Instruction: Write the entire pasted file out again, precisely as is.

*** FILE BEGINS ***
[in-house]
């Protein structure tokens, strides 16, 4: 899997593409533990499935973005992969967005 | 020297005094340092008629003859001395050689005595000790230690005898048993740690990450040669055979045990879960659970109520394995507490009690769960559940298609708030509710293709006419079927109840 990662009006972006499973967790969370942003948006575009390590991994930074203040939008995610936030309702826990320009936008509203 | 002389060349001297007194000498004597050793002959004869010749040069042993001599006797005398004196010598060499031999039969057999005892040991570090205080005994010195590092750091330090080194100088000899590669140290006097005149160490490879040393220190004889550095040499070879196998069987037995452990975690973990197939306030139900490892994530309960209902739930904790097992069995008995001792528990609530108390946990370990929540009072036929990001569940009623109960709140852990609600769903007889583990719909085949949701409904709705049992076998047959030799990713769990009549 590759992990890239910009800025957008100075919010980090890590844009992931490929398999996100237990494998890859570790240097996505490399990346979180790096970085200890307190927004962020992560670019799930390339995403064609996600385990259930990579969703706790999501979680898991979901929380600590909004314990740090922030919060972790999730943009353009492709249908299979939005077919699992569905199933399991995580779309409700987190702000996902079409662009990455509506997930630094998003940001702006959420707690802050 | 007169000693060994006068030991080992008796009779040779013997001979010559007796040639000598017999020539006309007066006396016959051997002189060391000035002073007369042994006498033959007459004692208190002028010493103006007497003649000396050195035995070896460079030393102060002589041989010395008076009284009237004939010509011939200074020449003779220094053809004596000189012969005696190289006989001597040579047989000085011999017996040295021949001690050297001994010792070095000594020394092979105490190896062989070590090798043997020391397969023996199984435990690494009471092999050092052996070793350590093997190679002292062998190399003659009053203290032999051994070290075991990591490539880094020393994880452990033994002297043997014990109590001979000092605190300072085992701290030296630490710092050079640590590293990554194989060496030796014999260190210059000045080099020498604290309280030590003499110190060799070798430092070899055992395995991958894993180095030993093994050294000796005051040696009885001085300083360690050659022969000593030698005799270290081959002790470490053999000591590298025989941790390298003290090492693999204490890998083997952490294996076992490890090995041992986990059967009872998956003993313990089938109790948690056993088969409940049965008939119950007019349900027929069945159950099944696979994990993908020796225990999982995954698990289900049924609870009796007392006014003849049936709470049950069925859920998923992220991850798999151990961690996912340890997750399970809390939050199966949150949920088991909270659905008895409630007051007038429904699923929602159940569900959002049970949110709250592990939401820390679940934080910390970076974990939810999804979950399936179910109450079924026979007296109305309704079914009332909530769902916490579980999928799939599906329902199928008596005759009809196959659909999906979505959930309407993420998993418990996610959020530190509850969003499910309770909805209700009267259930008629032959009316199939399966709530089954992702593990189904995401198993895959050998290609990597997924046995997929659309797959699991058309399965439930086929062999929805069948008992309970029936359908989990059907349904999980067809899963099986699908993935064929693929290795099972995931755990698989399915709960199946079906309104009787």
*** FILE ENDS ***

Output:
[in-house]
């Protein structure tokens, strides 16, 4: 899997593409533990499935973005992969967005 | 020297005094340092008629003859001395050689005595000790230690005898048993740690990450040669055979045990879960659970109520394995507490009690769960559940298609708030509710293709006419079927109840 990662009006972006499973967790969370942003948006575009390590991994930074203040939008995610936030309702826990320009936008509203 | 002389060349001297007194000498004597050793002959004869010749040069042993001599006797005398004196010598060499031999039969057999005892040991570090205080005994010195590092750091330090080194100088000899590669140290006097005149160490490879040393220190004889550095040499070879196998069987037995452990975690973990197939306030139900490892994530309960209902739930904790097992069995008995001792528990609530108390946990370990929540009072036929990001569940009623109960709140852990609600769903007889583990719909085949949701409904709705049992076998047959030799990713769990009549 590759992990890239910009800025957008100075919010980090890590844009992931490929398999996100237990494998890859570790240097996505490399990346979180790096970085200890307190927004962020992560670019799930390339995403064609996600385990259930990579969703706790999501979680898991979901929380600590909004314990740090922030919060972790999730943009353009492709249908299979939005077919699992569905199933399991995580779309409700987190702000996902079409662009990455509506997930630094998003940001702006959420707690802050 | 007169000693060994006068030991080992008796009779040779013997001979010559007796040639000598017999020539006309007066006396016959051997002189060391000035002073007369042994006498033959007459004692208190002028010493103006007497003649000396050195035995070896460079030393102060002589041989010395008076009284009237004939010509011939200074020449003779220094053809004596000189012969005696190289006989001597040579047989000085011999017996040295021949001690050297001994010792070095000594020394092979105490190896062989070590090798043997020391397969023996199984435990690494009471092999050092052996070793350590093997190679002292062998190399003659009053203290032999051994070290075991990591490539880094020393994880452990033994002297043997014990109590001979000092605190300072085992701290030296630490710092050079640590590293990554194989060496030796014999260190210059000045080099020498604290309280030590003499110190060799070798430092070899055992395995991958894993180095030993093994050294000796005051040696009885001085300083360690050659022969000593030698005799270290081959002790470490053999000591590298025989941790390298003290090492693999204490890998083997952490294996076992490890090995041992986990059967009872998956003993313990089938109790948690056993088969409940049965008939119950007019349900027929069945159950099944696979994990993908020796225990999982995954698990289900049924609870009796007392006014003849049936709470049950069925859920998923992220991850798999151990961690996912340890997750399970809390939050199966949150949920088991909270659905008895409630007051007038429904699923929602159940569900959002049970949110709250592990939401820390679940934080910390970076974990939810999804979950399936179910109450079924026979007296109305309704079914009332909530769902916490579980999928799939599906329902199928008596005759009809196959659909999906979505959930309407993420998993418990996610959020530190509850969003499910309770909805209700009267259930008629032959009316199939399966709530089954992702593990189904995401198993895959050998290609990597997924046995997929659309797959699991058309399965439930086929062999929805069948008992309970029936359908989990059907349904999980067809899963099986699908993935064929693929290795099972995931755990698989399915709960199946079906309104009787």